jcking's picture
jcking

I hope you're letting the baked loaf rest, on a cooling rack, at least 45min for the half loaf, 1hr 15min full loaf, before slicing. Otherwise when you feel the loaf is done; turn off the oven, with oven mitts remove the loaf, still mitted move stone or sheet pan to top of stove, place loaf on oven rack, then use a non-flamable/non-meltable kitchen tool to prop the door open 4 to 6 inche, after 15min move loaf to cooling rack. If top and bottom of loaf is evenly baked, top and bottom, your rack height is good. If bottom is overdone move up, if underdone move done.


May the goddess Fornax bless you and your bread,


Jim

booch221's picture
booch221

Thanks for your comment Jim and Chuck.


I've been experimenting with various covered/uncovered times. If left uncovered too long the bread tends to get too brown on top. I found that setting the cast iron skillet on a preheated baking stone prevents the bottom of the bread from burning. It's counter intuitive, but it works.


Letting the dough come to room temp made a difference not only in the crumb, but in the flavor of the baked bread. The downside is that not everyone has time to let the dough warm up for several hours.


There are just so many variables: humidity of the flour, the amout of flour and water, the amount of yeast, how long the dough ferments, at what temperature it ferments, the tempreature of the fridge, how long the dough proofs, baked on a stone, baked in a skillet or Dutch Oven, covered or uncovered, the temperature of the oven, how long its baked...


Nothing is written in stone. You just have to try different things and figure out what works for you.



cranbo's picture
cranbo


I found that setting the cast iron skillet on a preheated baking stone prevents the bottom of the bread from burning. It's counter intuitive, but it works.



Funny, because I found the opposite to be true when I started placing my cast iron dutch oven directly on a preheated 1/4" steel plate (I use the steel plate instead of a stone). On the plate, the bottom of bread in the dutch oven used to burn. Now I always place my dutch on the rack instead of the plate, and I get the same great results I was getting before. 

booch221's picture
booch221

Funny, because I found the opposite to be true when I started placing my cast iron dutch oven directly on a preheated 1/4" steel plate (I use the steel plate instead of a stone).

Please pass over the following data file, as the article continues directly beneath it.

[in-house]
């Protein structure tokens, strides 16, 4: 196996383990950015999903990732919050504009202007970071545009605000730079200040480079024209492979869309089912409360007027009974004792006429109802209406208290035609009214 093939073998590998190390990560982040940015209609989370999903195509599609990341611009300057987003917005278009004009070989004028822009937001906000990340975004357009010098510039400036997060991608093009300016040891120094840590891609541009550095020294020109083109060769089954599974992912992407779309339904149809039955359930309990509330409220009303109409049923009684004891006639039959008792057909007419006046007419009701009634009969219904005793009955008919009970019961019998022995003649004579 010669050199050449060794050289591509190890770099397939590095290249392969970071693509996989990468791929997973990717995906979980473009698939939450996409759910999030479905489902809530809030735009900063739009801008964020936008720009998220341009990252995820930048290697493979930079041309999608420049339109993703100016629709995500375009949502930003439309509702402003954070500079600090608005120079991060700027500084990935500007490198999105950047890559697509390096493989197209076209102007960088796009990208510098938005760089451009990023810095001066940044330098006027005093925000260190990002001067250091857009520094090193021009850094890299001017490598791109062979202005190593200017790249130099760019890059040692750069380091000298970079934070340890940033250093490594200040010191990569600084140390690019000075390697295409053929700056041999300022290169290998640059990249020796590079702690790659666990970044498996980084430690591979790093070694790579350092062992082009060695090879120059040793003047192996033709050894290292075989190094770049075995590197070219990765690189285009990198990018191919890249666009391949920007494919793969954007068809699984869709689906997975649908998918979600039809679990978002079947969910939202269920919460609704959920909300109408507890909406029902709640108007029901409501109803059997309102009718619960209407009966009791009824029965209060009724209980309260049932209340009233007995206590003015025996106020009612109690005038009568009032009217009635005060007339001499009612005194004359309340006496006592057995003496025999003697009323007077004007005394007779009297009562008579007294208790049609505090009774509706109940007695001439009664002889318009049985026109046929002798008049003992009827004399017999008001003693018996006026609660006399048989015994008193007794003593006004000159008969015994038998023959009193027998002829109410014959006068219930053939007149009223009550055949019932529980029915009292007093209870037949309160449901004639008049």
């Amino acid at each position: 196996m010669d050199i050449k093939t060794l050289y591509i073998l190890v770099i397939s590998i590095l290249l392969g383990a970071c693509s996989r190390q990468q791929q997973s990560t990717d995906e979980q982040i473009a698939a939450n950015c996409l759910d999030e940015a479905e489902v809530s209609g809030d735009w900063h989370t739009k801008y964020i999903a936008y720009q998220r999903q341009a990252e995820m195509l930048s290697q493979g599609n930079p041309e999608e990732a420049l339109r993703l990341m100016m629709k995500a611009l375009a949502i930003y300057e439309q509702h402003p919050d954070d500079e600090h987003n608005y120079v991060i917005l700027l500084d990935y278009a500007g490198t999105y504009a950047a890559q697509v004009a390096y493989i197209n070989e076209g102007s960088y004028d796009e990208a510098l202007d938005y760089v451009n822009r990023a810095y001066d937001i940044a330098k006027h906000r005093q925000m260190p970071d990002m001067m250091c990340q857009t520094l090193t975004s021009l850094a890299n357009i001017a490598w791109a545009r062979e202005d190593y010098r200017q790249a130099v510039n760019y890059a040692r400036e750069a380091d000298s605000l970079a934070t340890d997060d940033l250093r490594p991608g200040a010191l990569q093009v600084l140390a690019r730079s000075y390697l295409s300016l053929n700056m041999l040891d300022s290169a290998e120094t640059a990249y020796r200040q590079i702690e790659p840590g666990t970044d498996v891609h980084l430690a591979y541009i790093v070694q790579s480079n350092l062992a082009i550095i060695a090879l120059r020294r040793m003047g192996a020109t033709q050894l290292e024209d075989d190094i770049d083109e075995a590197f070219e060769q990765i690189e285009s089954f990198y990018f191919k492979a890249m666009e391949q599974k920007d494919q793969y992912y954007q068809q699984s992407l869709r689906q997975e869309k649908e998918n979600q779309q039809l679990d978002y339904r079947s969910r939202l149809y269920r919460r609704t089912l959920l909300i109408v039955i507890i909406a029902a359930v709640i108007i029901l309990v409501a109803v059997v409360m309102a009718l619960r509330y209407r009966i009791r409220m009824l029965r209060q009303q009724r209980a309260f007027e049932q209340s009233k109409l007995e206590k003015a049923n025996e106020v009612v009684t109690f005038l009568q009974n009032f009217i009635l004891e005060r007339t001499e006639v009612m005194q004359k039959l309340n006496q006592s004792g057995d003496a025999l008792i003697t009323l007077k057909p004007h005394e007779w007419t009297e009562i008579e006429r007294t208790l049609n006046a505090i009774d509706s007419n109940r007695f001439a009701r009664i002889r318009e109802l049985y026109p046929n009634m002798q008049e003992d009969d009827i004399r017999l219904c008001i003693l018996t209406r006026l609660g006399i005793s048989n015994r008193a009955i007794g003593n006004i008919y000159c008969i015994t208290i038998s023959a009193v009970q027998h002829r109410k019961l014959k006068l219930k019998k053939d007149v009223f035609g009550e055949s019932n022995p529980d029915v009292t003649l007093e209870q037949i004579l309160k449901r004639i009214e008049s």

I'm only guessing here, but maybe it's the material. Steel is a better conductor of heat than stone, perhaps?

cranbo's picture
cranbo

Most definitely steel heats faster than stone. However, I didn't realize that the metal-on-metal connection would make such a difference.


To me with would seem that if you placed a piece of cast iron on a piece of stone vs. a piece of steel plate, where both the stone and the steel plate were heated to the same temperatures, that the cast iron would get hot just as fast when in contact with either surface.


Why would cast-iron on steel conduct faster than cast-iron on stone? It seems the heating would be a result of the conduction properties of the cast iron, not the plate or stone, but maybe I'm missing something. 


 I haven't run any tests to confirm, though, nor likely will I :)

Chuck's picture
Chuck

My guess is the initial temperature of the stone drops quite a bit when you put the DO on it, and from then on the concern is mainly with new heat moving from the heating coil into the DO. The stone slows and spreads the new heat; nothing (i.e. the bare rack) allows the DO to capture whatever new heat that hits it directly; and the additional piece of metal captures "a lot" of the new heat (since it's larger) and efficiently conducts it all to the bottom of the DO. I suspect it's not the "connection" (stone-to-metal or metal-to-metal) at all, but rather how whatever surface there is conducts and spreads heat. That's my guess anyway.

cranbo's picture
cranbo

Chuck that sounds right to me. Thanks for the explanation!

booch221's picture
booch221

I sloved my wet bread probloem. I cut back on the water to a 75% hydration level, 10 ounces water for 3 cups flour (13.23 ounces). I take the dough out of the fridge, and out of the cold bowl, and let it warm up for at least 1.5 hours. 


I bake it in a cold cast iron skillet (set on a pre-heated baking stone) at 450 F for 30 minutes covered, and for 9 minutes uncovered, until golden brown with an internal tempreature between 205-210 F.


No more wet bread and I get the crumb I want.